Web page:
Switzerland: Introduction & Key Facts
The other chapters of our expat guide to Switzerland give in-depth introductions to various topics such as visas and permits, taxes and social security, housing, public transportation, work and doing business. Start your expat journey with a bit of background information, and discover the many facets of Switzerland.
Small in Size, Big in Diversity
Although the Swiss Alps are both the country’s largest region and its most distinctive landmark, Switzerland is much more than just mountain meadows, skiing resorts, and the Matterhorn. Though it is among the smaller European countries with regard to surface area, it takes great pride in its regional, political, and linguistic diversity. Historically speaking, Switzerland — the Swiss Confederation — has always been more of an association of territories rather than a centralized state. Today, its 26 cantons have a huge impact on politics and are responsible for issues such as welfare or education. As an expat, you will often need to call on cantonal authorities instead of the federal government for administrative matters. In such situations, it might be helpful to speak the respective canton’s official language. The linguistic border between the German-speaking and the Francophone part runs right through western Switzerland, and in some regions south of the Alps, especially in Ticino, Italian is the lingua franca. Romansh is probably the one official language you don’t have to worry about: it’s only spoken by 1% of the population, mostly in the canton of Grisons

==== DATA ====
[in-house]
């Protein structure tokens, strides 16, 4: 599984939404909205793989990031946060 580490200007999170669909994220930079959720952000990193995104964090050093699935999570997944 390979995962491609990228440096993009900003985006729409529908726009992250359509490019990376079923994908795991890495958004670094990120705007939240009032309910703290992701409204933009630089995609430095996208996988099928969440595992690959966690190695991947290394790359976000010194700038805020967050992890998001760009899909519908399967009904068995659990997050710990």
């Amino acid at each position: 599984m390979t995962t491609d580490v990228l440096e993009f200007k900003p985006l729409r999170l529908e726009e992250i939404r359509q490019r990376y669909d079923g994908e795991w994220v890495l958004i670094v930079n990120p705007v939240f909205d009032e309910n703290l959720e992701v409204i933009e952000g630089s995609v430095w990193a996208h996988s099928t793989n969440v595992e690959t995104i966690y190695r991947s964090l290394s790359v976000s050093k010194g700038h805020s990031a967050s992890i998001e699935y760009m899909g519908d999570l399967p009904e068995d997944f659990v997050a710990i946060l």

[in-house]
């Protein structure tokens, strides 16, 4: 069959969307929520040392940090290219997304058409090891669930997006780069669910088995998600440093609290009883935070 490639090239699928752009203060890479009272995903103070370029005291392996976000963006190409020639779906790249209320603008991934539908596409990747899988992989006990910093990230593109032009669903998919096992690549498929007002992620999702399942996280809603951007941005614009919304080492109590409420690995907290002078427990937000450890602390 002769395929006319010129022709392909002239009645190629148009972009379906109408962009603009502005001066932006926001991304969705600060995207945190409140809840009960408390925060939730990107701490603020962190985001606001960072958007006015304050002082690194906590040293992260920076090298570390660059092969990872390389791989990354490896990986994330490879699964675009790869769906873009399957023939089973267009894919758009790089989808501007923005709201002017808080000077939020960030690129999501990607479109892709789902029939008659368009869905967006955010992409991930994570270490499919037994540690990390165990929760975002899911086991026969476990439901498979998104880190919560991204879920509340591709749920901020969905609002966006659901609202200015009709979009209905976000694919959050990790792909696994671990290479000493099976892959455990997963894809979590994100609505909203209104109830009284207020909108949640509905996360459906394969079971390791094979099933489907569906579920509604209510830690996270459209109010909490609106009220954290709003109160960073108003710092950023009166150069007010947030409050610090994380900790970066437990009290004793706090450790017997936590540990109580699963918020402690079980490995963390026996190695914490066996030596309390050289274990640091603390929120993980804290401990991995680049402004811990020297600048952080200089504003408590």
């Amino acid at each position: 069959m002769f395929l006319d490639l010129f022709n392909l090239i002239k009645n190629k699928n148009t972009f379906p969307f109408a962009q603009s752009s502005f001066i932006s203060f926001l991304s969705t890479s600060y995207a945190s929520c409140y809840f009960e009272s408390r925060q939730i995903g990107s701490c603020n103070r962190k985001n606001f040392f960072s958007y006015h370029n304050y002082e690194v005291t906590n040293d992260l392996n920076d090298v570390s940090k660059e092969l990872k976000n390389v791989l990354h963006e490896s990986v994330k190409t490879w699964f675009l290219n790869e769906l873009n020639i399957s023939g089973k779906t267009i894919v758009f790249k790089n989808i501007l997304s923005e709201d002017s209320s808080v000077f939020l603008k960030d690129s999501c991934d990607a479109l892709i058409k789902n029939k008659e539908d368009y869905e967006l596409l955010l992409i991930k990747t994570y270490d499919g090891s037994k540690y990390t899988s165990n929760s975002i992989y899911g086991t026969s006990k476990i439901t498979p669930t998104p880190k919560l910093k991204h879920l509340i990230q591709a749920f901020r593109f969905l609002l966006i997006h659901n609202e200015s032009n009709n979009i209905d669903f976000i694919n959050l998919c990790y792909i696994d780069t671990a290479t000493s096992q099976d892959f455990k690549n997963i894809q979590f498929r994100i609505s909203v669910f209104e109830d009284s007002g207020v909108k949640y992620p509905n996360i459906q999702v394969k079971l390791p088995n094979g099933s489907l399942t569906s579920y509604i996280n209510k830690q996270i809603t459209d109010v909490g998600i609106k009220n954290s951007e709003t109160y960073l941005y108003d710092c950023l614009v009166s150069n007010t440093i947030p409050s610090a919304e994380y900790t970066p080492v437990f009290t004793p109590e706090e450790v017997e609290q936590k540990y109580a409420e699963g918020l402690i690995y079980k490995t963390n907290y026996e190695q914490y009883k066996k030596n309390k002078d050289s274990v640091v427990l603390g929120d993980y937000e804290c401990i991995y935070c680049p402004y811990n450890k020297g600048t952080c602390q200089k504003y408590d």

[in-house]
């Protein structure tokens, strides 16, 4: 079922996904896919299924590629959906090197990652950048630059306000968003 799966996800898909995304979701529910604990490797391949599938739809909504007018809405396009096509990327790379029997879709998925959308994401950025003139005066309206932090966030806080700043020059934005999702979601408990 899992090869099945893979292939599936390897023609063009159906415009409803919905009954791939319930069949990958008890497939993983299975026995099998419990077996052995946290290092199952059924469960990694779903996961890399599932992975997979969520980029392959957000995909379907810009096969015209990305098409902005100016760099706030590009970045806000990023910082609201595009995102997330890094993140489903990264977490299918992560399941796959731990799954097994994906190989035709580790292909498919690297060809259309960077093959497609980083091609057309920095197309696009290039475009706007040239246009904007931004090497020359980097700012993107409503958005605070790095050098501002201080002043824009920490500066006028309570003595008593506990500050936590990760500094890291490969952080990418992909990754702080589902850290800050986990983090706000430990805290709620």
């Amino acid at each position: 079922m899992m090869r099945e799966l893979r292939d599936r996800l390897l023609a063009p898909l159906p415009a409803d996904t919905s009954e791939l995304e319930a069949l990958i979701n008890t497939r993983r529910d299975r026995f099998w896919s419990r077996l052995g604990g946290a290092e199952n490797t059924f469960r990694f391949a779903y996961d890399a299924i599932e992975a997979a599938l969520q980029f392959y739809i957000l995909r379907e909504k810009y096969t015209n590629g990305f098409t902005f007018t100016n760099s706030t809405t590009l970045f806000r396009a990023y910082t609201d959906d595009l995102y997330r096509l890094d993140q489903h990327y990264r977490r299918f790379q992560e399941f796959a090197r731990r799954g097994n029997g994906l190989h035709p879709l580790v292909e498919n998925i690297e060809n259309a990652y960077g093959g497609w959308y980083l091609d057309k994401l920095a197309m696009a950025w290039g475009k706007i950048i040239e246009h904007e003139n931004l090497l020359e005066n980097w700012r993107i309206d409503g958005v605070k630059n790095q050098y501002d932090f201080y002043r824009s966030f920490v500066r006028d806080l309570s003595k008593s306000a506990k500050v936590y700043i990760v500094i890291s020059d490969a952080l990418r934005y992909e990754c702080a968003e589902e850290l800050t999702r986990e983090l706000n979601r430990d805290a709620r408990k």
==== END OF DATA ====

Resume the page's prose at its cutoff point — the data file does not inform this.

Urban and International
Apart from its multilingualism and cantonal patriotism, Switzerland has become a diverse country in another respect as well. Today, nearly one in four residents is a foreign national. Over 80% come from other European countries, especially neighboring France, Germany, and Italy, as well as Portugal, Spain, and several Southeastern European states. Switzerland’s political stability and flourishing economy make it an attractive expat destination. New residents mainly tend to settle in major cities like Basel, Berne, Geneva, Lausanne, or Zurich: clichés of Heidi-style alpine idylls aside, Switzerland is a heavily urbanized country. Its metropolises regularly rank among the cities with the best quality of living worldwide. In the annual Mercer Quality of Living study, Zurich and Geneva usually feature in the global top ten.